Title

Modulation of Motoneuronal Firing Behavior After Spinal Cord Injury Using Intraspinal Microstimulation Current Pulses: A Modeling Study

Document Type

Article

Publication Date

7-2007

Abstract

We simulated the effects of delivering focal electrical stimuli to the central nervous system to modulate the firing rate of neurons and alleviate motor disorders. Application of these stimuli to the spinal cord to reduce the increased excitability of motoneurons and resulting spasticity after spinal cord injury (SCI) was examined by means of a morphologically detailed computer model of a spinal motoneuron. High-frequency sinusoidal and rectangular pulses as well as biphasic charge-balanced and charge-imbalanced pulses were examined. Our results suggest that suprathreshold high-frequency sinusoidal or rectangular current pulses could inactivate the Na+ channels in the soma and initial segment, and block action potentials from propagating through the axon. Subthreshold biphasic charge-imbalanced pulses reduced the motoneuronal firing rate significantly (up to approximately 25% reduction). The reduction in firing rate was achieved through stimulation-induced hyperpolarization generated in the first node of Ranvier. Because of their low net DC current, these pulses could be tolerated safely by the tissue. To deliver charge-imbalanced pulses with the lowest net DC current and induce the largest reduction in motoneuronal firing rate, we studied the effect of various charge-imbalanced pulse parameters. Short pulse durations were found to induce the largest reduction in firing rate for the same net DC level. Subthreshold high-frequency sinusoidal and rectangular current pulses and low-frequency biphasic charge-balanced pulses, on the other hand, were ineffective in reducing the motoneuronal firing rate. In conclusion, the proposed electrical stimulation paradigms could provide potential rehabilitation interventions for suppressing the excitability of neurons to reduce the severity of motor disorders after injury to the central nervous system.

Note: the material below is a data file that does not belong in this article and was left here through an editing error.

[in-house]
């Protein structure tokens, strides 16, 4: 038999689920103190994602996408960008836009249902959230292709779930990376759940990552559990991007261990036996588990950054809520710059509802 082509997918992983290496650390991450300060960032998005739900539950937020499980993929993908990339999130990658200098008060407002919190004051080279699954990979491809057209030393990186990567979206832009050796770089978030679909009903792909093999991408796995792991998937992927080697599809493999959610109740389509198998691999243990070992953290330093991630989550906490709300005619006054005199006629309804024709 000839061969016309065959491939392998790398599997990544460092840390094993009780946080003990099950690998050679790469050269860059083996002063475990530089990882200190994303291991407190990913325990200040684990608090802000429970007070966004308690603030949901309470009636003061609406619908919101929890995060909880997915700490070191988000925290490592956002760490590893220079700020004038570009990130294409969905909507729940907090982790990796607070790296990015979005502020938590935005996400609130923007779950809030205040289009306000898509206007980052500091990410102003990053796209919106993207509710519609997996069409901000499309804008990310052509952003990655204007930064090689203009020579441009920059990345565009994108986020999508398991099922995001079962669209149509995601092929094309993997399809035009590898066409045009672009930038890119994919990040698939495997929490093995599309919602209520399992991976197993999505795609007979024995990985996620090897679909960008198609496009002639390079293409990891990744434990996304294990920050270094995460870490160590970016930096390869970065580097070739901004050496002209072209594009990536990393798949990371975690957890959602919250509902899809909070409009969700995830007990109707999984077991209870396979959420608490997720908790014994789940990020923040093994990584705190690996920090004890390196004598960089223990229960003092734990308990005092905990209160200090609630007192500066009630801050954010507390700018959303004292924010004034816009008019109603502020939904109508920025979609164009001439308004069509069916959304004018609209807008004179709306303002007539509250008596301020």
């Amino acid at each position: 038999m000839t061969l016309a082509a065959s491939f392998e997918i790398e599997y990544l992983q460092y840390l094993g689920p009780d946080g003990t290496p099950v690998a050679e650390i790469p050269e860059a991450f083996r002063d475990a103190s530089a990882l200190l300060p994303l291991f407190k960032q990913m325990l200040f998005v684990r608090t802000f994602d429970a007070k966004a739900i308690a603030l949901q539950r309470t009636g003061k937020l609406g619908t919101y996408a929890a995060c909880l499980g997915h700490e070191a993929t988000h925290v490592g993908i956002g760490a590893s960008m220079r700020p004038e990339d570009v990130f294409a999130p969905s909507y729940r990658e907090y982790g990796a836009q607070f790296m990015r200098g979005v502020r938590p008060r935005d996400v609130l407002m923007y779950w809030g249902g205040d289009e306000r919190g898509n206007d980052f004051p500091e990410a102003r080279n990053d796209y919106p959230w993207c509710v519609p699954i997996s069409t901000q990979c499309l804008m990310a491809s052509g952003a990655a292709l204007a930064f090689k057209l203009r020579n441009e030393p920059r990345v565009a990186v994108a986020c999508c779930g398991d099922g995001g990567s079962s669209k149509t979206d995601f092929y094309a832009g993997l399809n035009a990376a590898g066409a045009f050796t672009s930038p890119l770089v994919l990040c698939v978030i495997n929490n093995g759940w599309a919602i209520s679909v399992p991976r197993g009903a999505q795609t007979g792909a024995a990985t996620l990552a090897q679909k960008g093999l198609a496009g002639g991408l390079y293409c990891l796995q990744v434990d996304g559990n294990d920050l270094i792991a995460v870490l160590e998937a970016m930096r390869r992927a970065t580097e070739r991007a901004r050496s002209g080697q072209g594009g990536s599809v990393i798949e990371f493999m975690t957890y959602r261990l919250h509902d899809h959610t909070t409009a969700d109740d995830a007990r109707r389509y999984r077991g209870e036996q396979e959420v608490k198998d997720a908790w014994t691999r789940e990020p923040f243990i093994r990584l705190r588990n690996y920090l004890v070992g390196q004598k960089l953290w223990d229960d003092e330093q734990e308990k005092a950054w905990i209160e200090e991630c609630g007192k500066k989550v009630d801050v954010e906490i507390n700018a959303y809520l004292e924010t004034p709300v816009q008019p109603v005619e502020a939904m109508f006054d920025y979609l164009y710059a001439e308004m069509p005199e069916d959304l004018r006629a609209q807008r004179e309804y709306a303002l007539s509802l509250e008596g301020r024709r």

DOI

10.​1152/​japplphysiol.​01222.​2006